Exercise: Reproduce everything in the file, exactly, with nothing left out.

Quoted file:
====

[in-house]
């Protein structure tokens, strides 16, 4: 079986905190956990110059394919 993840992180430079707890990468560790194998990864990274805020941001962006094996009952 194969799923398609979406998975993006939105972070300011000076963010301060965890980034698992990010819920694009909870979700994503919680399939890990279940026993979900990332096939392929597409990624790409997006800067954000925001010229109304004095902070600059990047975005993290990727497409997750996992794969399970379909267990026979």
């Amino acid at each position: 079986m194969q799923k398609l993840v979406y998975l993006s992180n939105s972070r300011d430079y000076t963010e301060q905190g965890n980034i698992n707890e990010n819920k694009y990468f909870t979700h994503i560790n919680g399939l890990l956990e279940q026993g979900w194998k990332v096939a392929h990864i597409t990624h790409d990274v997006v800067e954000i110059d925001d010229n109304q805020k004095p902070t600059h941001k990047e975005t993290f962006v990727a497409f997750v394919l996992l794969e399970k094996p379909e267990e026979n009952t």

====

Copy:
[in-house]
């Protein structure tokens, strides 16, 4: 079986905190956990110059394919 993840992180430079707890990468560790194998990864990274805020941001962006094996009952 194969799923398609979406998975993006939105972070300011000076963010301060965890980034698992990010819920694009909870979700994503919680399939890990279940026993979900990332096939392929597409990624790409997006800067954000925001010229109304004095902070600059990047975005993290990727497409997750996992794969399970379909267990026979």
């Amino acid at each position: 079986m194969q799923k398609l993840v979406y998975l993006s992180n939105s972070r300011d430079y000076t963010e301060q905190g965890n980034i698992n707890e990010n819920k694009y990468f909870t979700h994503i560790n919680g399939l890990l956990e279940q026993g979900w194998k990332v096939a392929h990864i597409t990624h790409d990274v997006v800067e954000i110059d925001d010229n109304q805020k004095p902070t600059h941001k990047e975005t993290f962006v990727a497409f997750v394919l996992l794969e399970k094996p379909e267990e026979n009952t």